Symantec Security Response encourages all users and administrators to adhere to the following basic security "best practices":

  • Use a firewall to block all incoming connections from the Internet to services that should not be publicly available. By default, you should deny all incoming connections and only allow services you explicitly want to offer to the outside world.
  • Enforce a password policy. Complex passwords make it difficult to crack password files on compromised computers. This helps to prevent or limit damage when a computer is compromised.
  • Ensure that programs and users of the computer use the lowest level of privileges necessary to complete a task. When prompted for a root or UAC password, ensure that the program asking for administration-level access is a legitimate application.
  • Disable AutoPlay to prevent the automatic launching of executable files on network and removable drives, and disconnect the drives when not required. If write access is not required, enable read-only mode if the option is available.
  • Turn off file sharing if not needed. If file sharing is required, use ACLs and password protection to limit access. Disable anonymous access to shared folders. Grant access only to user accounts with strong passwords to folders that must be shared.
  • Turn off and remove unnecessary services. By default, many operating systems install auxiliary services that are not critical. These services are avenues of attack. If they are removed, threats have less avenues of attack.
  • If a threat exploits one or more network services, disable, or block access to, those services until a patch is applied.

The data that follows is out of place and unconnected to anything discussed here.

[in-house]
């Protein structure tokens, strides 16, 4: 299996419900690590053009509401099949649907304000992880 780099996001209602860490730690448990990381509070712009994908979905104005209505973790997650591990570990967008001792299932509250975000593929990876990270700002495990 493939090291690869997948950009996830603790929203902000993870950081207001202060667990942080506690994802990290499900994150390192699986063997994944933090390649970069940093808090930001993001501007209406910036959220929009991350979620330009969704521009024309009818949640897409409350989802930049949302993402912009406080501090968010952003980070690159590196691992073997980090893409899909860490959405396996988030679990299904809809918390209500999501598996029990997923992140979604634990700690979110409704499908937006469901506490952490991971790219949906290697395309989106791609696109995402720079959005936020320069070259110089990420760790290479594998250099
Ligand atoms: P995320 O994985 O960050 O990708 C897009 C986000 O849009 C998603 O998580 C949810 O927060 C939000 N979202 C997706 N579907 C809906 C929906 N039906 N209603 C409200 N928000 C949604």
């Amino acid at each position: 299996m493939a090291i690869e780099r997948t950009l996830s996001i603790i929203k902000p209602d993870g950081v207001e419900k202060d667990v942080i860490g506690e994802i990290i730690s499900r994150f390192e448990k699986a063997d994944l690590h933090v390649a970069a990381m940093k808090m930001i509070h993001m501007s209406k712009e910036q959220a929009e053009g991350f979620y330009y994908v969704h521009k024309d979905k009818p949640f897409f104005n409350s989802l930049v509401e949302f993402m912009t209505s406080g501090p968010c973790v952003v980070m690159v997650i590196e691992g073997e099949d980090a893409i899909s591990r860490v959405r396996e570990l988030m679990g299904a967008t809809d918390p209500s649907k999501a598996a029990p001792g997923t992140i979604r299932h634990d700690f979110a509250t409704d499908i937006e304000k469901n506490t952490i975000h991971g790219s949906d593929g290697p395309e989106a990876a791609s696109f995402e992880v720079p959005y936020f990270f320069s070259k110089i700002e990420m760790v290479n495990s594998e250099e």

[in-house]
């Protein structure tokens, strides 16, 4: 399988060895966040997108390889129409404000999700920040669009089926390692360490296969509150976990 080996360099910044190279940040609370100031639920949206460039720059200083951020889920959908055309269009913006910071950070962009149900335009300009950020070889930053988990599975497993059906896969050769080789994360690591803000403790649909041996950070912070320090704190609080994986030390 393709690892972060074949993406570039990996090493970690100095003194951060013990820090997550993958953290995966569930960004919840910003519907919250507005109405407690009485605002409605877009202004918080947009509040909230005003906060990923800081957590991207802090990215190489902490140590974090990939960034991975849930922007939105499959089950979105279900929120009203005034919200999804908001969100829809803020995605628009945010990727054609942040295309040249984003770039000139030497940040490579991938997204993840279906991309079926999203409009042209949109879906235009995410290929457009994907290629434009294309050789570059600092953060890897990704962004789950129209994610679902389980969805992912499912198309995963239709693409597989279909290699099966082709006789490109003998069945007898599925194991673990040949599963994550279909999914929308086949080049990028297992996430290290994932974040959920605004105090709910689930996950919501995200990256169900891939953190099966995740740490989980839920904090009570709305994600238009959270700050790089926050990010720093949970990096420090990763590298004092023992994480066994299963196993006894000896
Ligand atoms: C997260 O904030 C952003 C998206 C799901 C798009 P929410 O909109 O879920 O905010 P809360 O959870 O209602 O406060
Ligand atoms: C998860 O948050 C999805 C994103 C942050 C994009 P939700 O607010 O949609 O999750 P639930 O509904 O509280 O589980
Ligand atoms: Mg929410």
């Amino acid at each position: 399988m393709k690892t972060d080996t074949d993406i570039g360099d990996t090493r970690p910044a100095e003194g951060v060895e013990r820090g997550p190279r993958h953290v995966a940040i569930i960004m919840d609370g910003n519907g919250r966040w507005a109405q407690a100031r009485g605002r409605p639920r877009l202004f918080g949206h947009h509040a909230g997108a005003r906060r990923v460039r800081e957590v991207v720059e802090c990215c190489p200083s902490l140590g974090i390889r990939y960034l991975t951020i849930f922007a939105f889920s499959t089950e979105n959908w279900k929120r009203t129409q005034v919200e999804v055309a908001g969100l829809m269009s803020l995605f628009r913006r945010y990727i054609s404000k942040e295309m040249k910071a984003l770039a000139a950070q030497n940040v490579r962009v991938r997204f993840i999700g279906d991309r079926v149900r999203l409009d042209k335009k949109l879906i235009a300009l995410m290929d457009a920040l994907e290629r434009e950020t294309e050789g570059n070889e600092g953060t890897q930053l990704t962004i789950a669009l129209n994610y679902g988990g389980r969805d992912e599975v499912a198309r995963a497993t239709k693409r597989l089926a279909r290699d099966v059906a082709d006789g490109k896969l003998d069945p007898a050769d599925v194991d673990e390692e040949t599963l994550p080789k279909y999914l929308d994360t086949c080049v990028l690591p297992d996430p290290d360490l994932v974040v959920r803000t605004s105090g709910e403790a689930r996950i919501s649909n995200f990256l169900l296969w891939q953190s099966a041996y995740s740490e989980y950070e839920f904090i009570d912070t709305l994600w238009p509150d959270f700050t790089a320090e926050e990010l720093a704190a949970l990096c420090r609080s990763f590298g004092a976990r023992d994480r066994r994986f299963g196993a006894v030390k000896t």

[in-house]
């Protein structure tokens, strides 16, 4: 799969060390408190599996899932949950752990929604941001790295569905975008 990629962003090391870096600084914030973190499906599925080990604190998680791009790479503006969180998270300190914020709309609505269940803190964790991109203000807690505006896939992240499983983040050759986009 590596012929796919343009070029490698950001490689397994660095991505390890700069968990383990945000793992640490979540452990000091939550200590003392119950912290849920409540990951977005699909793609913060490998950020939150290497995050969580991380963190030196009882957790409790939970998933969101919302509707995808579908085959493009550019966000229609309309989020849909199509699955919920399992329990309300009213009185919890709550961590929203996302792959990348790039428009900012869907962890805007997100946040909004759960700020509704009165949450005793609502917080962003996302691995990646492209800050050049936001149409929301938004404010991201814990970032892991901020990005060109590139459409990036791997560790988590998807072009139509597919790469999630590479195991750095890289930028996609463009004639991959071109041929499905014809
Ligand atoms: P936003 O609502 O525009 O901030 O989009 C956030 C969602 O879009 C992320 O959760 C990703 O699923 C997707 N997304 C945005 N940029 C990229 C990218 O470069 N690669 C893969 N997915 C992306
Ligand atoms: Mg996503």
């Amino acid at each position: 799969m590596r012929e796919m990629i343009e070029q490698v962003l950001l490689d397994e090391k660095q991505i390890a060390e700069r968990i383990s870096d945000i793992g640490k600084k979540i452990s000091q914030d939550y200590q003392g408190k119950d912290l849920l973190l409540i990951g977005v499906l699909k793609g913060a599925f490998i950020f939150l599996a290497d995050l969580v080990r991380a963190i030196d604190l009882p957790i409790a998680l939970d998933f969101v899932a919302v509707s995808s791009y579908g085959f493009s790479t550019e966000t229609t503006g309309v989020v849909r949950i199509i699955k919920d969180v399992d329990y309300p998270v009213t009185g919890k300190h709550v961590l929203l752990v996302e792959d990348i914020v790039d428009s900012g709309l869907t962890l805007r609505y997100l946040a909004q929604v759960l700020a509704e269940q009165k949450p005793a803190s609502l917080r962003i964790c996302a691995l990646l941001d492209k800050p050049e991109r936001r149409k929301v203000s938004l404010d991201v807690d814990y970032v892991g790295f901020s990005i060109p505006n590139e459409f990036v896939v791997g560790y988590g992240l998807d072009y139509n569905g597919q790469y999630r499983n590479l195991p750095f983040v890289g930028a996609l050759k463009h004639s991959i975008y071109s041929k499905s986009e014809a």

• Always keep your patch levels up-to-date, especially on computers that host public services and are accessible through the firewall, such as HTTP, FTP, mail, and DNS services.
  • Configure your email server to block or remove email that contains file attachments that are commonly used to spread threats, such as .vbs, .bat, .exe, .pif and .scr files.
  • Isolate compromised computers quickly to prevent threats from spreading further. Perform a forensic analysis and restore the computers using trusted media.
  • Train employees not to open attachments unless they are expecting them. Also, do not execute software that is downloaded from the Internet unless it has been scanned for viruses. Simply visiting a compromised Web site can cause infection if certain browser vulnerabilities are not patched.
  • If Bluetooth is not required for mobile devices, it should be turned off. If you require its use, ensure that the device's visibility is set to "Hidden" so that it cannot be scanned by other Bluetooth devices. If device pairing must be used, ensure that all devices are set to "Unauthorized", requiring authorization for each connection request. Do not accept applications that are unsigned or sent from unknown sources.